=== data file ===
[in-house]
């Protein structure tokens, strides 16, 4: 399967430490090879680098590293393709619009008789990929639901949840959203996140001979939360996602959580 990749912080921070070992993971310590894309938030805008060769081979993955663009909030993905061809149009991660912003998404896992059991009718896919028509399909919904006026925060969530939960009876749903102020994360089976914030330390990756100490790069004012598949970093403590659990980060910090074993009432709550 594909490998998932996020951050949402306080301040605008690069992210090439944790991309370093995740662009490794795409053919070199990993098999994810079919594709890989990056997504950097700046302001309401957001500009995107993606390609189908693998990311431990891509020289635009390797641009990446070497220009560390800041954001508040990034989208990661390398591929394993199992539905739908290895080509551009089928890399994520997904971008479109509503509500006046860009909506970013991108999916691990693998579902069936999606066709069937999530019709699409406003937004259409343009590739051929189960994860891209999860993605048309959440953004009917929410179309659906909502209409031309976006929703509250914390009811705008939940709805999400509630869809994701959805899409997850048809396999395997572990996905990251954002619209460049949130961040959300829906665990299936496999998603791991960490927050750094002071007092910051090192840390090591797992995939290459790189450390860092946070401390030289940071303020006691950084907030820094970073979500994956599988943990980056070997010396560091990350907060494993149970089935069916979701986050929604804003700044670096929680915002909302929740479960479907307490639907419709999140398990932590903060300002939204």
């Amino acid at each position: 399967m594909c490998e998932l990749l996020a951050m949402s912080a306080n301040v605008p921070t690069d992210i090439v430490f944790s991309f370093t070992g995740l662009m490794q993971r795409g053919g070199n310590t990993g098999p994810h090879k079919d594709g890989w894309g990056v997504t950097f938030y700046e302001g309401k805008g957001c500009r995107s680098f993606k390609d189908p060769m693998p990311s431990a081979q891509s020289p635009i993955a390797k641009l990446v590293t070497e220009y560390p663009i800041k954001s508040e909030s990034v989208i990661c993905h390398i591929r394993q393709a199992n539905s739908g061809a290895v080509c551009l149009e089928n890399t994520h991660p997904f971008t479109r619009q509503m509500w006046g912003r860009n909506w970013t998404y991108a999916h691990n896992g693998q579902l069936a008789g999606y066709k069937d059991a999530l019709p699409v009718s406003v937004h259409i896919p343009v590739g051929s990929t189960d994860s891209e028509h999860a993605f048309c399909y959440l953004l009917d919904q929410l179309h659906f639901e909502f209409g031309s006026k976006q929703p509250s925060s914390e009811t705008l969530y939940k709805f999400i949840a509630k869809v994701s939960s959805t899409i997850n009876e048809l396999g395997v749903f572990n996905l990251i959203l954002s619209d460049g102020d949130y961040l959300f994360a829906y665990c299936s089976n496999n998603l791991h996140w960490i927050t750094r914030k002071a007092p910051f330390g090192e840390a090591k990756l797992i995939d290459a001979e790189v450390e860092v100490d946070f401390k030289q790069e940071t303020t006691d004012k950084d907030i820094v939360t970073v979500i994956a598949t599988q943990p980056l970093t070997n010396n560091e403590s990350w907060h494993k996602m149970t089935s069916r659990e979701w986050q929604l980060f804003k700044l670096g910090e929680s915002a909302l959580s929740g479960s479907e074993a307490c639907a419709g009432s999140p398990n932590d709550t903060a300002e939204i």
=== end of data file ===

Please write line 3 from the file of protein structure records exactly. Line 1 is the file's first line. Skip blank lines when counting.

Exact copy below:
């Amino acid at each position: 399967m594909c490998e998932l990749l996020a951050m949402s912080a306080n301040v605008p921070t690069d992210i090439v430490f944790s991309f370093t070992g995740l662009m490794q993971r795409g053919g070199n310590t990993g098999p994810h090879k079919d594709g890989w894309g990056v997504t950097f938030y700046e302001g309401k805008g957001c500009r995107s680098f993606k390609d189908p060769m693998p990311s431990a081979q891509s020289p635009i993955a390797k641009l990446v590293t070497e220009y560390p663009i800041k954001s508040e909030s990034v989208i990661c993905h390398i591929r394993q393709a199992n539905s739908g061809a290895v080509c551009l149009e089928n890399t994520h991660p997904f971008t479109r619009q509503m509500w006046g912003r860009n909506w970013t998404y991108a999916h691990n896992g693998q579902l069936a008789g999606y066709k069937d059991a999530l019709p699409v009718s406003v937004h259409i896919p343009v590739g051929s990929t189960d994860s891209e028509h999860a993605f048309c399909y959440l953004l009917d919904q929410l179309h659906f639901e909502f209409g031309s006026k976006q929703p509250s925060s914390e009811t705008l969530y939940k709805f999400i949840a509630k869809v994701s939960s959805t899409i997850n009876e048809l396999g395997v749903f572990n996905l990251i959203l954002s619209d460049g102020d949130y961040l959300f994360a829906y665990c299936s089976n496999n998603l791991h996140w960490i927050t750094r914030k002071a007092p910051f330390g090192e840390a090591k990756l797992i995939d290459a001979e790189v450390e860092v100490d946070f401390k030289q790069e940071t303020t006691d004012k950084d907030i820094v939360t970073v979500i994956a598949t599988q943990p980056l970093t070997n010396n560091e403590s990350w907060h494993k996602m149970t089935s069916r659990e979701w986050q929604l980060f804003k700044l670096g910090e929680s915002a909302l959580s929740g479960s479907e074993a307490c639907a419709g009432s999140p398990n932590d709550t903060a300002e939204i």